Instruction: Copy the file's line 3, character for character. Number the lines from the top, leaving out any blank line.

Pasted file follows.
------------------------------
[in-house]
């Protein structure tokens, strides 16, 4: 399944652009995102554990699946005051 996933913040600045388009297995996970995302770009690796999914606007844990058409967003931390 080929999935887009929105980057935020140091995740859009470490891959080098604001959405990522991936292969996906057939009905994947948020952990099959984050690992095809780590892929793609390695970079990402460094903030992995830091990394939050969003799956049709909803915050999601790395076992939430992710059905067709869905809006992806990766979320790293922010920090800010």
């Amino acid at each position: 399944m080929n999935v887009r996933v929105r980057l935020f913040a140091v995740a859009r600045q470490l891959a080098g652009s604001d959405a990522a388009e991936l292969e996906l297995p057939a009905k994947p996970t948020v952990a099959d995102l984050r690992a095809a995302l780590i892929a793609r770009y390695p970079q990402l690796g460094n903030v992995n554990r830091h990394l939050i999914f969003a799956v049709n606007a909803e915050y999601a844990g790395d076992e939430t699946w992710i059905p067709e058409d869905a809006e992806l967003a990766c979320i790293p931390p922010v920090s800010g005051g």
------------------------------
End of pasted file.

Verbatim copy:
């Amino acid at each position: 399944m080929n999935v887009r996933v929105r980057l935020f913040a140091v995740a859009r600045q470490l891959a080098g652009s604001d959405a990522a388009e991936l292969e996906l297995p057939a009905k994947p996970t948020v952990a099959d995102l984050r690992a095809a995302l780590i892929a793609r770009y390695p970079q990402l690796g460094n903030v992995n554990r830091h990394l939050i999914f969003a799956v049709n606007a909803e915050y999601a844990g790395d076992e939430t699946w992710i059905p067709e058409d869905a809006e992806l967003a990766c979320i790293p931390p922010v920090s800010g005051g």